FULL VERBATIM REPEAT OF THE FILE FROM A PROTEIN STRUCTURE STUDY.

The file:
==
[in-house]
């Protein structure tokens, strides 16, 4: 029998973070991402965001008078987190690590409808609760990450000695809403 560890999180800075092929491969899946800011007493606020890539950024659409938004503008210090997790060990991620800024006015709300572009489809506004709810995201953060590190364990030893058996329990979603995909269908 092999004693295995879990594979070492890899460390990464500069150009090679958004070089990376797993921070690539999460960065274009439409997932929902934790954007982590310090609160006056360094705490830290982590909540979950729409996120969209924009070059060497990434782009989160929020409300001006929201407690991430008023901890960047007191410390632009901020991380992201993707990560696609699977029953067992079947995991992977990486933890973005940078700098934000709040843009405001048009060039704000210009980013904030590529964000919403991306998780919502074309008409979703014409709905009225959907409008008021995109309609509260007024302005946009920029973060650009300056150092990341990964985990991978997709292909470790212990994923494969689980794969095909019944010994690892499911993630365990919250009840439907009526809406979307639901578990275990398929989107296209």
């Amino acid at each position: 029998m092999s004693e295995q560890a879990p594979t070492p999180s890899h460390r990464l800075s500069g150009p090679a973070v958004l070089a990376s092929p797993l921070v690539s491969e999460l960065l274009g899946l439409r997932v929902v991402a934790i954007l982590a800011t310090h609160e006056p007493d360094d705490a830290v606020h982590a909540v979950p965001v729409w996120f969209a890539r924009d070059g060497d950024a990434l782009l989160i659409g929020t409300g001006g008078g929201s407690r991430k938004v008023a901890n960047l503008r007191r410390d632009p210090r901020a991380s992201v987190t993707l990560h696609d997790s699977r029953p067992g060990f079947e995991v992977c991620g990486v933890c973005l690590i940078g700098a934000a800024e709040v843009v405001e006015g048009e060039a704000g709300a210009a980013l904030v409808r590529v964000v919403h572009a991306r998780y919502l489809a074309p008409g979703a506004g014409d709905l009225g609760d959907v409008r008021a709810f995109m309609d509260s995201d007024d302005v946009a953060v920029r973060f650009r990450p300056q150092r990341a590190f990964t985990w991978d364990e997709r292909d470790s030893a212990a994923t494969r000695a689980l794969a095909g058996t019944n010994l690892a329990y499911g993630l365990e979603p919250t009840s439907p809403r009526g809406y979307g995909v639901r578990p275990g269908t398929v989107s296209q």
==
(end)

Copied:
[in-house]
């Protein structure tokens, strides 16, 4: 029998973070991402965001008078987190690590409808609760990450000695809403 560890999180800075092929491969899946800011007493606020890539950024659409938004503008210090997790060990991620800024006015709300572009489809506004709810995201953060590190364990030893058996329990979603995909269908 092999004693295995879990594979070492890899460390990464500069150009090679958004070089990376797993921070690539999460960065274009439409997932929902934790954007982590310090609160006056360094705490830290982590909540979950729409996120969209924009070059060497990434782009989160929020409300001006929201407690991430008023901890960047007191410390632009901020991380992201993707990560696609699977029953067992079947995991992977990486933890973005940078700098934000709040843009405001048009060039704000210009980013904030590529964000919403991306998780919502074309008409979703014409709905009225959907409008008021995109309609509260007024302005946009920029973060650009300056150092990341990964985990991978997709292909470790212990994923494969689980794969095909019944010994690892499911993630365990919250009840439907009526809406979307639901578990275990398929989107296209």
């Amino acid at each position: 029998m092999s004693e295995q560890a879990p594979t070492p999180s890899h460390r990464l800075s500069g150009p090679a973070v958004l070089a990376s092929p797993l921070v690539s491969e999460l960065l274009g899946l439409r997932v929902v991402a934790i954007l982590a800011t310090h609160e006056p007493d360094d705490a830290v606020h982590a909540v979950p965001v729409w996120f969209a890539r924009d070059g060497d950024a990434l782009l989160i659409g929020t409300g001006g008078g929201s407690r991430k938004v008023a901890n960047l503008r007191r410390d632009p210090r901020a991380s992201v987190t993707l990560h696609d997790s699977r029953p067992g060990f079947e995991v992977c991620g990486v933890c973005l690590i940078g700098a934000a800024e709040v843009v405001e006015g048009e060039a704000g709300a210009a980013l904030v409808r590529v964000v919403h572009a991306r998780y919502l489809a074309p008409g979703a506004g014409d709905l009225g609760d959907v409008r008021a709810f995109m309609d509260s995201d007024d302005v946009a953060v920029r973060f650009r990450p300056q150092r990341a590190f990964t985990w991978d364990e997709r292909d470790s030893a212990a994923t494969r000695a689980l794969a095909g058996t019944n010994l690892a329990y499911g993630l365990e979603p919250t009840s439907p809403r009526g809406y979307g995909v639901r578990p275990g269908t398929v989107s296209q």